Diogenes, by Jules-Bastien-Lepage (1905)


sow’s vulva in vinegar was among the most praised Roman delicatessen (on a par with lark tongues in aspic!…). No wonder that a hypocrite philosopher stuffed himself with one of them, while teaching virtue to others. This is an epigram by Lucian of Samosata that I found in one of Hugo Grotius’s numerous critical editions of the classics (Leiden, 1601).

The extremely young (he was a teenager!) Dutchman Grotius published his edition of Lucian complete with an interlinear (word by word) and a literary translation of his own into Latin. In this epigram, a Cynic philosopher, a shameless peddler of wisdom (at the time of Lucian, Cynics were revered Gurus, teachers of virtues and abstinence) is invited to a party, where, after virtuously pushing aside the dish of cabbage he had been offered, he loses himself in front of a pickled sow’s vulva (soaked in vinegar and silphium, “cum aceto et laseris succo”, as young Grotius pedantically informs us). The old man’s lame excuse came to us across the ages, sounding as arrogant and actual today as it was then: “A vulva cannot harm my virtue !…”

Young Grotius should be thanked posthumously for having passed to us this jewel of hypocrisy, although we cannot refrain from wondering what he himself knew about vulvae (soaked or raw). Here it is, followed by the original Greek, and Grotius’s own interlinear and “literary” translations.

The Cynic

The bearded sage came to the party (is it

            the goatee, or the stick, that make him wise?).

First he refrained from cabbage, arguing:

            “My virtue is not the servant of my belly”.

But then he saw the white, delicious vulva

            and suddenly forgot all wisdom;

ignoring everybody, he started chewing on it, mumbling:

            “A vulva cannot harm my virtue !…”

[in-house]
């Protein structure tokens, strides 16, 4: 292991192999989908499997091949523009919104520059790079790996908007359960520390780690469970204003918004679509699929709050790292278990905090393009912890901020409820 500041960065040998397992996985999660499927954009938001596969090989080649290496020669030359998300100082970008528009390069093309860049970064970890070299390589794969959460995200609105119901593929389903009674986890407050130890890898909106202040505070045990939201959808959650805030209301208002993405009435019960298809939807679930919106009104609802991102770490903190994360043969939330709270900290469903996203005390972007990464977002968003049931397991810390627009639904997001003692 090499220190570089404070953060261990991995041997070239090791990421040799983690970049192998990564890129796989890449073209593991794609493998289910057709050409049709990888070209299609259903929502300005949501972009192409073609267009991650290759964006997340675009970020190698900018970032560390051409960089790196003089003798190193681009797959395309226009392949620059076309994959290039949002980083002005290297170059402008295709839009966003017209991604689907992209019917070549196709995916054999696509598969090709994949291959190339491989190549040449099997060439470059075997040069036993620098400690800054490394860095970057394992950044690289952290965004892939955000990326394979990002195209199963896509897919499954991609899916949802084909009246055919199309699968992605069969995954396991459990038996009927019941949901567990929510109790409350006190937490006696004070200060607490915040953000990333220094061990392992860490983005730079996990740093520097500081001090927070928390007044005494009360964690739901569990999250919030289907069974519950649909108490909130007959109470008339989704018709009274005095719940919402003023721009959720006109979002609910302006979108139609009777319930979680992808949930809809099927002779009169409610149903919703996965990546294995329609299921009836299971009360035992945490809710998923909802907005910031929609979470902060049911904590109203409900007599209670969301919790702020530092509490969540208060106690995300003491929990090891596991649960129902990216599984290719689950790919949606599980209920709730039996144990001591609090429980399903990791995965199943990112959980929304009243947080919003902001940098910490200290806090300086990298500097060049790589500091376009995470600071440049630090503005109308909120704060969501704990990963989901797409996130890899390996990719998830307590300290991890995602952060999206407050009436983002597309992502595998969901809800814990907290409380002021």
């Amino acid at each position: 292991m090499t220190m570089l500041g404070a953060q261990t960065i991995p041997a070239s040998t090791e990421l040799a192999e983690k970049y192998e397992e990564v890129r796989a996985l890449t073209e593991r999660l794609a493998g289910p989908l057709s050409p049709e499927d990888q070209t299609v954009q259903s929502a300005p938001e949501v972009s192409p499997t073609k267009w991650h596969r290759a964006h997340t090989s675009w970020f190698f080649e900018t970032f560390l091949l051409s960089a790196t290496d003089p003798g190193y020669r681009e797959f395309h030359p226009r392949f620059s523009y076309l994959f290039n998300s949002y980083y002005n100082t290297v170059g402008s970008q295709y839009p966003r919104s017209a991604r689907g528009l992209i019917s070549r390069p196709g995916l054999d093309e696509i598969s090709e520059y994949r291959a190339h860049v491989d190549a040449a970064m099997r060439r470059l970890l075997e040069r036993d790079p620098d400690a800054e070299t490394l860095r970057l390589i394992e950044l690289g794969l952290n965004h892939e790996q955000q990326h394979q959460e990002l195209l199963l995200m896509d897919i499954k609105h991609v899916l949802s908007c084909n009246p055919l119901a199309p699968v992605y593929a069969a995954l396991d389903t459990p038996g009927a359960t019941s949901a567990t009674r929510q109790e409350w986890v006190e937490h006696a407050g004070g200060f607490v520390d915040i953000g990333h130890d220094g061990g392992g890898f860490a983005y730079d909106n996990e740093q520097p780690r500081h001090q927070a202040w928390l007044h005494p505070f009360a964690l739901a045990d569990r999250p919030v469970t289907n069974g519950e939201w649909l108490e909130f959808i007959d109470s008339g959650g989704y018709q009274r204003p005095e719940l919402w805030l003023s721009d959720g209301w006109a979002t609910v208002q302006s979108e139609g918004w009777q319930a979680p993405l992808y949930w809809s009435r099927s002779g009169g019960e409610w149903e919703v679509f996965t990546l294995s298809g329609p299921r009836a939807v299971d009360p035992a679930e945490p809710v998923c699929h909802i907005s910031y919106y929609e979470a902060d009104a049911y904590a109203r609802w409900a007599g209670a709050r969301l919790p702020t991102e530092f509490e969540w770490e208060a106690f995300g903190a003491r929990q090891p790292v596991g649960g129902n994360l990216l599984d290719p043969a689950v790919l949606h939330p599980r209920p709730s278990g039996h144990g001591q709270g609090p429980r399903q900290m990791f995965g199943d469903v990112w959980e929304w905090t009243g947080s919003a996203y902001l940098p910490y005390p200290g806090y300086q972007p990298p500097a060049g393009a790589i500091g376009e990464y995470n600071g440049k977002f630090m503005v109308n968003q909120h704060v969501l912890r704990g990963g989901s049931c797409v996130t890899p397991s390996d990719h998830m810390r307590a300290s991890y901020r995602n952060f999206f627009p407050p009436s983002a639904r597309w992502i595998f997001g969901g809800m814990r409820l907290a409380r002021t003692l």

Τοῡ πωγωνοφόρου Κυνικοῡ, τοῡ βακτροποσαίτου

ἔδομεν ἐν δείπνῳ τὴν μεγάλη σοφίαν.

Θέρμων μὲν γὰρ πρϖτον ἀπεσχετο καὶ ῥαφανίδων,

μὴ δεῐν δουλεύειν γαστρί λέγων ἀρετήν.

Εὖτε δ’ἐν ὀφθαλμοῖσιν ἴδεν χιονώδεα βόλβαν

στρυφνὴν, ἣ πινυτὸν ἤδη ἔκλεπτε νόον,

ᾒτησεν παρὰ προσδοκίαν, καὶ ἔτρωγεν ἀληθῶς,

κοὐδὲν ἔφη βόλβαν τὴν ἀρετὴν ἀδικεῑν.


Grotius’s interlinear translation :


Barbigeri Cynici, mendici-baculo-minantis,

            vidimus in coena magnam sapientiam

Lupinis quidem enim primum abstinuit et raphanis,

            non oportere inservire ventri dicens virtutem.

Quum autem oculis vidit niveam vulvam

            acrem, quae prudentem jam abstulit mentem,

petivit praeter exspectationem, et manducavit revera,

            et nihil dixit vulvam virtuti nocere.

Grotius’s “literary” translation:


Mendici quae sit Cynici sapientia (barba

            Quid facit aut baculus?) coena videre dedit.

Caulibus abstinuit primum, temnique lupino:

            Nam, virtus ventri non famulatur, ait:

At postquam vulvam vidit niveamque bonamque,

            Clam vires animi noluit esse sui.

Nam nec opinato petiit, vereque comedit,

            Virtuti vulvam posse nocere negans.


A vulva cannot harm my virtue !…” Of course, it remains open to discussion whether the shameless old man was technically right or not in his assumption.

PS. Incidentally: we see that in the II-nd century AD the spirantisation of B in Greek and its evolution towards V was already underway, leading to the byzantine and modern pronunciation, as shown by the fact that the Latin vulva is rendered by Lucian by βόλβα, and not by ουόλουα, as we would expect.


Cf. :  — Roasted-hearted melody : The Sufi poets’ obssession with kebab…